Hydrate or die: the heat is on!
By Senior Airman Paolo Melendez, 17th Medical Group
/ Published May 07, 2009
GOODFELLOW AIR FORCE BASE, Texas --
Prevention of heat stress is of great concern at Goodfellow Air Force Base during the summer months, and especially for those not used to West Texas weather who could fall victim to heat stress. Prevention of heat stress starts with education.
Environmental conditions that increase the risk of heat stress are monitored by the Bioenvironmental Engineering office. This measurement is called Wet Bulb Globe Temperature, which determines the base flag condition. Results are reported to Command Post, who in turn order flag postings. Flags are located at the Crossroads, along the troop walk next to Bldg 409 and at the track adjacent to the Mathis Fitness Center. Recent improvements to the Heat Stress Prevention Program include email notification of the current WBGT reading and flag condition by the command post.
Supervisors should become familiar with the governing directives on heat stress: Air Education and Training Command Instruction 48-101, Prevention of Heat Stress Disorders, which establishes flag conditions used to implement water intake requirements and limitation on work, training and exercise activities for training environments.
The flag colors, by increasing severity are white, green, yellow, red and black. At higher flag conditions, water intake requirements increase and outside activities may be limited or canceled. Guide cards for Work-Rest cycles for permanent party and students, as well as recommended water intake, can be obtained by contacting BE at 654-3126. Specific questions may be addressed to BE or Public Health at 654-3123 any time during duty hours.
The "heat load" of the body is caused by environmental factors and intensity of physical work. To balance this heat gain, the body relies on the cooling effect of sweat evaporating from your skin. Heavy clothing or environmental conditions that minimize evaporation (such as high humidity and little or no wind) can cause the core body temperature to rise because of insufficient cooling. In order of increasing severity, heat stress illness includes: heat syncope (fainting), heat cramps, heat exhaustion, and progresses to heat stroke - the life threatening failure of the body's heat regulation system. Heat disorders may be recognized by the following symptoms: nausea, vomiting, fever, dizziness, headache, fainting, lack of coordination, mental confusion, and abdominal or leg cramps. Severe symptoms such as convulsion or hot, red skin without sweat are indicators of an emergency condition.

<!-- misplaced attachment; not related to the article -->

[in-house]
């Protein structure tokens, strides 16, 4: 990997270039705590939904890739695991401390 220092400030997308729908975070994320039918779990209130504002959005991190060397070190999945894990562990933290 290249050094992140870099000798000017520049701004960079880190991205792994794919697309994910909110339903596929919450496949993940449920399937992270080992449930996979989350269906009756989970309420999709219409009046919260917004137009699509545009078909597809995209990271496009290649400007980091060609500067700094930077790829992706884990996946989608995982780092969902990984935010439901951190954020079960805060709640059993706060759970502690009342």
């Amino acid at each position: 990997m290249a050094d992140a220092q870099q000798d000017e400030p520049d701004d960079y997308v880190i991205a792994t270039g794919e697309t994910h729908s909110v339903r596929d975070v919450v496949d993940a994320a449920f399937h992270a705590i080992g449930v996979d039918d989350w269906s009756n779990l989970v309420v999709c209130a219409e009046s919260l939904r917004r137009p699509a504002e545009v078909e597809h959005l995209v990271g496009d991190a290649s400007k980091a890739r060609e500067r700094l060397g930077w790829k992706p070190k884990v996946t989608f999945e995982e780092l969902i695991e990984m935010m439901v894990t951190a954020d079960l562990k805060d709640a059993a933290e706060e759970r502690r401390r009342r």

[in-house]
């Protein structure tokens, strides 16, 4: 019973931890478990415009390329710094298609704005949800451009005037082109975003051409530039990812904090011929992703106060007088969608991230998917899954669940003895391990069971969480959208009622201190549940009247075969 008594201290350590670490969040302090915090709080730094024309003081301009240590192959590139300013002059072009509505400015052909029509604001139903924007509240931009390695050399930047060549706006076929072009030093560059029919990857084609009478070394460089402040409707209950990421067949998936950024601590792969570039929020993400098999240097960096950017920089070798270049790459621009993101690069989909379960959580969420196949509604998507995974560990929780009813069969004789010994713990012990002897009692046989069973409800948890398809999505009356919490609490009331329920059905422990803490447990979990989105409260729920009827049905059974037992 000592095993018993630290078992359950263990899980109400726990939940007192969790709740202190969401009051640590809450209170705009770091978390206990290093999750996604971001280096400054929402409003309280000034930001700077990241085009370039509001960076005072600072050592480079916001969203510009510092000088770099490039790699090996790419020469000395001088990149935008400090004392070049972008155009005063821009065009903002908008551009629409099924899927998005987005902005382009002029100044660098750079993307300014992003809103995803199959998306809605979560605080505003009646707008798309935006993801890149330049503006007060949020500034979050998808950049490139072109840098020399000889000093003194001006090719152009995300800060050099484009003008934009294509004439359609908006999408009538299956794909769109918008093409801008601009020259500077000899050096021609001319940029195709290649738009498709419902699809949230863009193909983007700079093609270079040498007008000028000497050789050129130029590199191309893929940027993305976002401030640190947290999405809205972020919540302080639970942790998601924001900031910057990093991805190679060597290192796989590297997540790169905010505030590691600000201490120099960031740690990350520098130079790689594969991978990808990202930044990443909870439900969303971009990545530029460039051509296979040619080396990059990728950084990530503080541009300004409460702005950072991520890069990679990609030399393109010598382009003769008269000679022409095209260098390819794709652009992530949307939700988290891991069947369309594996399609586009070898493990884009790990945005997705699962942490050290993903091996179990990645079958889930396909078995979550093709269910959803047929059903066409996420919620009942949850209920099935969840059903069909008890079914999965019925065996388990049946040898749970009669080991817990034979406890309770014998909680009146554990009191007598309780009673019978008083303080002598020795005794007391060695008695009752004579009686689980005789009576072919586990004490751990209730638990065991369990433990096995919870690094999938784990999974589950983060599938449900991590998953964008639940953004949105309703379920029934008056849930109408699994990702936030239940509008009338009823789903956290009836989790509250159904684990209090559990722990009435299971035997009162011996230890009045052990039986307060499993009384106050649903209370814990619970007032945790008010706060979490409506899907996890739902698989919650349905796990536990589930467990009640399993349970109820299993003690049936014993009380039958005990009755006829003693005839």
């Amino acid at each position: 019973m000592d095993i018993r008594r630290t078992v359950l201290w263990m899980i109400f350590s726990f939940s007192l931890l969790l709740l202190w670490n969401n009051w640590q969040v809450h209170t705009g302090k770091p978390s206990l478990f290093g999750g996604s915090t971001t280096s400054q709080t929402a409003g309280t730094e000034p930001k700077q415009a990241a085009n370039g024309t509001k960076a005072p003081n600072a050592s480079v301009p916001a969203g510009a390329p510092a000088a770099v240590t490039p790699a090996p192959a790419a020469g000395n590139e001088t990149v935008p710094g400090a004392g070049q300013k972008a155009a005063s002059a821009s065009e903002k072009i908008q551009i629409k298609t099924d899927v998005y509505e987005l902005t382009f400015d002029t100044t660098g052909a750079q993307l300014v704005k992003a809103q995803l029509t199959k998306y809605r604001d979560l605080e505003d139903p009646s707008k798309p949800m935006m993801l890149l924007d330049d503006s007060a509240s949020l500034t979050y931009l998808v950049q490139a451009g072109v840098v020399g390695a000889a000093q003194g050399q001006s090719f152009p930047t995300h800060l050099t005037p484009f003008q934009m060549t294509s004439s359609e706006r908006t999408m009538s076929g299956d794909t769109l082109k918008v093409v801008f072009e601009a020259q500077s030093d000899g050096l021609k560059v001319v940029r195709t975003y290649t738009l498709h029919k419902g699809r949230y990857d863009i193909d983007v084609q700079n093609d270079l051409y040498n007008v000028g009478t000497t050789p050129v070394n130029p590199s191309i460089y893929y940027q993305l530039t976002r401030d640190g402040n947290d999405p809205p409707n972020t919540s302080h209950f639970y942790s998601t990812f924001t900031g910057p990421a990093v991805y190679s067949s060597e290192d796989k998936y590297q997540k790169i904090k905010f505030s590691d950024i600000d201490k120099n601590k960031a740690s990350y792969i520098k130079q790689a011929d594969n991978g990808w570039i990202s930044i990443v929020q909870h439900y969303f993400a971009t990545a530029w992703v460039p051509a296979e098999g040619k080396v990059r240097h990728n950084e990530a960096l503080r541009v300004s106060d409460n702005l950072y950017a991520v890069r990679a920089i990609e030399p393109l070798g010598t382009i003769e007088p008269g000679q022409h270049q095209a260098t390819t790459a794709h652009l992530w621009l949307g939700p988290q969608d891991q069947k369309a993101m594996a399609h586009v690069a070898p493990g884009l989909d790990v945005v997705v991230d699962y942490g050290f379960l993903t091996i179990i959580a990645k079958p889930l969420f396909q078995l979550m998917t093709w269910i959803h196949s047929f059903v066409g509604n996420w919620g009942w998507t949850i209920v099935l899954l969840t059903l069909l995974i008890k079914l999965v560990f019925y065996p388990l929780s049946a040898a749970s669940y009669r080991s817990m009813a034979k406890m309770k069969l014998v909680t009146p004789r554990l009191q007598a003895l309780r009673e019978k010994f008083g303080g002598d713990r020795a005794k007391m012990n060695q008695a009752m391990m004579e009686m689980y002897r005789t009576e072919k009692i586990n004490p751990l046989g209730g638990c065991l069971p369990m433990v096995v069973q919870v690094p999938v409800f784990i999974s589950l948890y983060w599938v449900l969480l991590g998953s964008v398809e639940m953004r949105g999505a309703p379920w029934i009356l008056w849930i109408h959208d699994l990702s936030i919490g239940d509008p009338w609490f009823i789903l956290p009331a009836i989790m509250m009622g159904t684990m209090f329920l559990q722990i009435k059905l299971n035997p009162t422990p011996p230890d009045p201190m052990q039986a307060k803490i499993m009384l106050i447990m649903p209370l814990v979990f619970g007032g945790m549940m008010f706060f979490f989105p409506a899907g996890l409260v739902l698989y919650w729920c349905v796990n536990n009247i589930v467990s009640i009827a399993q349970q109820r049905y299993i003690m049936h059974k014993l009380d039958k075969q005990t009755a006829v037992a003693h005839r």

While it is important to remain hydrated, water intake should not exceed one and one half quarts per hour or more than 12 quarts daily. Rapid ingestion of large amounts of water may lead to acute water intoxication, recognized by weakness, convulsions and loss of consciousness caused by dilution of the bloodstream.
If you must work or exercise outdoors, learn to prevent heat stress. Make sure you are properly acclimatized to this environment - exposure to hot weather is the only way to acclimate to it. Eat a solid meal as part of a balanced diet. Wear light, loose fitting clothing if possible, especially at the neck and wrist, to allow air circulation. Use sun-block lotion to prevent sunburn. When exposed to the sun or other radiant heat source, consider wearing the least amount of clothing. Avoid, if possible, dark colored clothing as they absorb more heat than light colored clothing.
Following these precautions will ensure the 17th Training Wing continues to accomplish its mission, and help maintain a healthy, fit for fighting force at Goodfellow.